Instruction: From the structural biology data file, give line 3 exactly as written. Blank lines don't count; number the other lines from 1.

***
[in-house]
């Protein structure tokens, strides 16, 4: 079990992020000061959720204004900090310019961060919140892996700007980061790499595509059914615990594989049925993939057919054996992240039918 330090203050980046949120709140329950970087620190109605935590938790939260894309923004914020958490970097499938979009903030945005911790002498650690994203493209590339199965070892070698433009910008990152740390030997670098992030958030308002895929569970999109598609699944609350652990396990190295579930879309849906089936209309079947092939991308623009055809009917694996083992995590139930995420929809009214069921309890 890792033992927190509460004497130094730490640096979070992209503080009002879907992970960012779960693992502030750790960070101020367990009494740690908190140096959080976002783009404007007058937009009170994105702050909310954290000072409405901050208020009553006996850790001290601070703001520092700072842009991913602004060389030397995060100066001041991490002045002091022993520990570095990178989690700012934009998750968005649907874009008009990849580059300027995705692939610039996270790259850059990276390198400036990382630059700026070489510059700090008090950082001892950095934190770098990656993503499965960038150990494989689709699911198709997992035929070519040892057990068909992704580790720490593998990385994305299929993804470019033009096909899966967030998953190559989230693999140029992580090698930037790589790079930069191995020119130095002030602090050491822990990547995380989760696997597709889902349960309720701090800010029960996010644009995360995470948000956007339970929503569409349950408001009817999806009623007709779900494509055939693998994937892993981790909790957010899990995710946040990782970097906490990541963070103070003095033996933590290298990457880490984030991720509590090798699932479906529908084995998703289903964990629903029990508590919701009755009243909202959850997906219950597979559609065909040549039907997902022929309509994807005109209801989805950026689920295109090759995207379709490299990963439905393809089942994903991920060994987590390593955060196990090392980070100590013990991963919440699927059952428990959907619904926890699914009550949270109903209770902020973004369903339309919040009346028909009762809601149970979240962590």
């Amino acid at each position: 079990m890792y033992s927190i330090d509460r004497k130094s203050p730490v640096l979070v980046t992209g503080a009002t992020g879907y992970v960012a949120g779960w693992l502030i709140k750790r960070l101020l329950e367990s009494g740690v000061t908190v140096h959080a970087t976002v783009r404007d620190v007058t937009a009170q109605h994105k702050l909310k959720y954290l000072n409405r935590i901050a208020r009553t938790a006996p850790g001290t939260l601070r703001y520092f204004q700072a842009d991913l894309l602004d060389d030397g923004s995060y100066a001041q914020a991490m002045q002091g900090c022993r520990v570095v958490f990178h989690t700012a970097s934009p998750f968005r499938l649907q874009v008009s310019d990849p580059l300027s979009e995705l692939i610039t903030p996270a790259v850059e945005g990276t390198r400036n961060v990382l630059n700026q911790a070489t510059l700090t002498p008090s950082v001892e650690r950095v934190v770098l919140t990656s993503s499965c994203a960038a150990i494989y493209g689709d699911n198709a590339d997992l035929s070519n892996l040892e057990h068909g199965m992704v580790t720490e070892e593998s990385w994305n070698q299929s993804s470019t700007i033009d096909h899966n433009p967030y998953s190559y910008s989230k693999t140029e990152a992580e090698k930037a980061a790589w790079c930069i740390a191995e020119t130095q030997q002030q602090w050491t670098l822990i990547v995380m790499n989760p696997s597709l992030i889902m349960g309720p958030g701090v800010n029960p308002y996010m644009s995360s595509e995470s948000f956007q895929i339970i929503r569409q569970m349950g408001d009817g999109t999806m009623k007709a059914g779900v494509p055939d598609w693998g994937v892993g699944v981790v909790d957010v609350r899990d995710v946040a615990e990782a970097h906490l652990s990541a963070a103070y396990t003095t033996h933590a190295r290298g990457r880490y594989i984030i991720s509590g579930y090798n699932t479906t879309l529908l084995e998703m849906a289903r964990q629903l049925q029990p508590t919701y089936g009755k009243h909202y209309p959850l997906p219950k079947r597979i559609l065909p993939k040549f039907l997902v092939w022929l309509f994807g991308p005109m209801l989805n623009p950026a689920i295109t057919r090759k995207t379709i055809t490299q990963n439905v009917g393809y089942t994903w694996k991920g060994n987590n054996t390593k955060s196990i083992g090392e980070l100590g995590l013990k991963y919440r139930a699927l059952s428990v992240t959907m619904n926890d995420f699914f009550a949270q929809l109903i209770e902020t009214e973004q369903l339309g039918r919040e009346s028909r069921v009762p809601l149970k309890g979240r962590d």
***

């Amino acid at each position: 079990m890792y033992s927190i330090d509460r004497k130094s203050p730490v640096l979070v980046t992209g503080a009002t992020g879907y992970v960012a949120g779960w693992l502030i709140k750790r960070l101020l329950e367990s009494g740690v000061t908190v140096h959080a970087t976002v783009r404007d620190v007058t937009a009170q109605h994105k702050l909310k959720y954290l000072n409405r935590i901050a208020r009553t938790a006996p850790g001290t939260l601070r703001y520092f204004q700072a842009d991913l894309l602004d060389d030397g923004s995060y100066a001041q914020a991490m002045q002091g900090c022993r520990v570095v958490f990178h989690t700012a970097s934009p998750f968005r499938l649907q874009v008009s310019d990849p580059l300027s979009e995705l692939i610039t903030p996270a790259v850059e945005g990276t390198r400036n961060v990382l630059n700026q911790a070489t510059l700090t002498p008090s950082v001892e650690r950095v934190v770098l919140t990656s993503s499965c994203a960038a150990i494989y493209g689709d699911n198709a590339d997992l035929s070519n892996l040892e057990h068909g199965m992704v580790t720490e070892e593998s990385w994305n070698q299929s993804s470019t700007i033009d096909h899966n433009p967030y998953s190559y910008s989230k693999t140029e990152a992580e090698k930037a980061a790589w790079c930069i740390a191995e020119t130095q030997q002030q602090w050491t670098l822990i990547v995380m790499n989760p696997s597709l992030i889902m349960g309720p958030g701090v800010n029960p308002y996010m644009s995360s595509e995470s948000f956007q895929i339970i929503r569409q569970m349950g408001d009817g999109t999806m009623k007709a059914g779900v494509p055939d598609w693998g994937v892993g699944v981790v909790d957010v609350r899990d995710v946040a615990e990782a970097h906490l652990s990541a963070a103070y396990t003095t033996h933590a190295r290298g990457r880490y594989i984030i991720s509590g579930y090798n699932t479906t879309l529908l084995e998703m849906a289903r964990q629903l049925q029990p508590t919701y089936g009755k009243h909202y209309p959850l997906p219950k079947r597979i559609l065909p993939k040549f039907l997902v092939w022929l309509f994807g991308p005109m209801l989805n623009p950026a689920i295109t057919r090759k995207t379709i055809t490299q990963n439905v009917g393809y089942t994903w694996k991920g060994n987590n054996t390593k955060s196990i083992g090392e980070l100590g995590l013990k991963y919440r139930a699927l059952s428990v992240t959907m619904n926890d995420f699914f009550a949270q929809l109903i209770e902020t009214e973004q369903l339309g039918r919040e009346s028909r069921v009762p809601l149970k309890g979240r962590d």